Origin: Gimli, Manitoba
One of Winnipeg’s hottest acts throughout the late sixties really wasn’t from Winnipeg at all. Its roots lay in the town of Winnipeg Beach. In 1900, the Canadian Pacific Railway (CPR) purchased 32 acres of undeveloped shoreline 65 kilometres north of Winnipeg on the southwestern shore of Lake Winnipeg and commenced construction of what would become one of western Canada's premiere resort facilities. Back in the early part of the 1900’s, the only way to get to Winnipeg Beach was by train. The railroad built a dance pavilion on the waterfront, and the "Moonlight Special" trains ferried city dwellers out to the fledgling resort for an evening of dance and revelry. By the 1950’s, it was a booming retreat. Short, hot summers on the boardwalk were followed by long months of isolation in the deep of winter. Such was the backdrop for the genesis of The Fifth.
The ensemble evolved as a result of the failure of another band. Bassist Richard Gwizdak moved to Winnipeg in 1965, long before The Fifth became a band. He was rehearsing with another collection of musicians, but they never got to the point of actually playing any dates. When they drifted apart, Richard contacted The Saints, a group comprised of his friends from Winnipeg Beach who had only played the tiny resort and surrounding area, convincing them all to make the move to “big city”. And The Fifth came into being. The original members were Richard Gwizdak on bass, Melvyn Ksionzek on guitar, Jimmy Grabowski on guitar (and later, organ), Barry Zdbiak on drums, with Ron Schmidt as their vocalist. By 1968, The Fifth had become one of the most successful groups on the Winnipeg music scene.
1968 also saw several personnel changes within the band. Vance was recruited to fill the empty drum chair, and Ron Rene replaced the original singer. Kurt Winter joined in on guitar, and for collectors, Sunshine People is the only Fifth record that Kurt played on. With his first child on the way, Vance jumped at the chance to earn a steady, reliable income again. The Fifth released several records for the London label, which also landed them on tours with Sonny & Cher, The Byrds, Paul Revere and The Raiders, The Seeds, and The McCoys. They spent so much time on the road, and in so many different places in a short period of time, that on one occasion when questioned by the U.S./Canada border crossing guards as to where they were going, each member of the band answered at the same time … but with a different city!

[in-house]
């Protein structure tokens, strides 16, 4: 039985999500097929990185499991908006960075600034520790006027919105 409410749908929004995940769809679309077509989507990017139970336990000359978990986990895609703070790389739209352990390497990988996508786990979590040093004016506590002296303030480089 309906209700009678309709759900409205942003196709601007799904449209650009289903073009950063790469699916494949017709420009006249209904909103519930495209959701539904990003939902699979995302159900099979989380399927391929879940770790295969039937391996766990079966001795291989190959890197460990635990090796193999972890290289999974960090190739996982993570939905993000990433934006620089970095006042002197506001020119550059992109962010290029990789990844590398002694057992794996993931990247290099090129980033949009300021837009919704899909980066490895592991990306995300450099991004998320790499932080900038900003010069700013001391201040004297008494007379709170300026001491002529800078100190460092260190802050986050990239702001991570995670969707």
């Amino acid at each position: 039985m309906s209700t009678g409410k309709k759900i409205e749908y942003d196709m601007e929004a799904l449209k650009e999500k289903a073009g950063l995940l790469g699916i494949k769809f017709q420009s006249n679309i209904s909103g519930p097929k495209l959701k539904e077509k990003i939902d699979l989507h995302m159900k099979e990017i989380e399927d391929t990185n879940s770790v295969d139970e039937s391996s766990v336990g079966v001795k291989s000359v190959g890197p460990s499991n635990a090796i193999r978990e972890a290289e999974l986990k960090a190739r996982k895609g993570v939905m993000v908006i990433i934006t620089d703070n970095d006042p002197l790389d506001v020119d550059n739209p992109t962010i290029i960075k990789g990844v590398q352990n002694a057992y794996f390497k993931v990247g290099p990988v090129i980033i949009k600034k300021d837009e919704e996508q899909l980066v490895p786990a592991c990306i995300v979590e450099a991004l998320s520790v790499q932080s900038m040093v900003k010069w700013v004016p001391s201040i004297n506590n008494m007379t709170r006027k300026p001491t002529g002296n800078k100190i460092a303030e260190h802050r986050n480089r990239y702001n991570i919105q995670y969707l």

The Fifth were somewhat pioneers within the recording industry, due primarily to Melvyn Ksionzek. Melvyn’s role in the band went through various incarnations, starting first as the drummer, then moving onto guitar, and finally ending up as their bass player when Richard Gwizdak left the band. Throughout it all, he also spent a substantial portion of his time learning the skill sets being used within the recording industry. So advanced had he become in the various methods, that it was now commonplace for him to introduce audio engineers on their recording sessions to techniques the engineers hadn’t used before. On one session in Minneapolis, the band was dismayed to discover the engineer thought phasing was something that could be reproduced by placing a microphone in front of a an empty box (with a hole cut out of it) on a spinning turntable. They often employed the talents of guest artists such as Canadian Jazz legends Moe Kaufman and Guido Basso to add the finishing touches to their arrangements.
The success of the band, however, came with a high price ticket, and shortly after the birth of Vance’s daughter, Krista, his first marriage dissolved. He retained custody of Krista, which led to a curtailment of his performing schedule while he tended to the needs of his infant daughter. During this period, the idea for Brother began to take shape.
Post-Script: March 28, 2003
For weeks prior to the show, about the only buzz around town was the JACK SKELLY TRIBUTE - ANOTHER TEEN DANCE PARTY and The Fifth made frequent appearances, both individually and as a group, on Winnipeg's KY-58 Radio to promote the event. The bands on the schedule were a veritable who’s who from the 60’s with Mystery Train, The Pallbearers, The Shondels, Wayne Walker and The All-Stars, and the much-anticipated reunion of the original members of The Fifth. And the audience was not disappointed.
The Fifth took the stage as though the 35 years between performances had just melted away, much to the delight of their fans from the old days, many of who crowded around the stage to get a close up view of the one-time teen idols that dominated the late 60’s music scene in Winnipeg. Playing a mix of their hit records, interspersed with cover tunes of major groups from that era, they launched their set with a medley starting with a Monkee’s song, re-writing the lyrics to change the name to The Fifth. 45 minutes later, The Fifth finished their show with a Beatle’s classic, Sergeant Pepper’s Lonely Heart Clubs Band to thunderous applause which continued until the band was coaxed back on stage for an encore. To those in attendance, it was as if they had been magically transported back to a time when things were so much simpler and music could indeed, at least for a short while, make you forget all the other things happening in the world.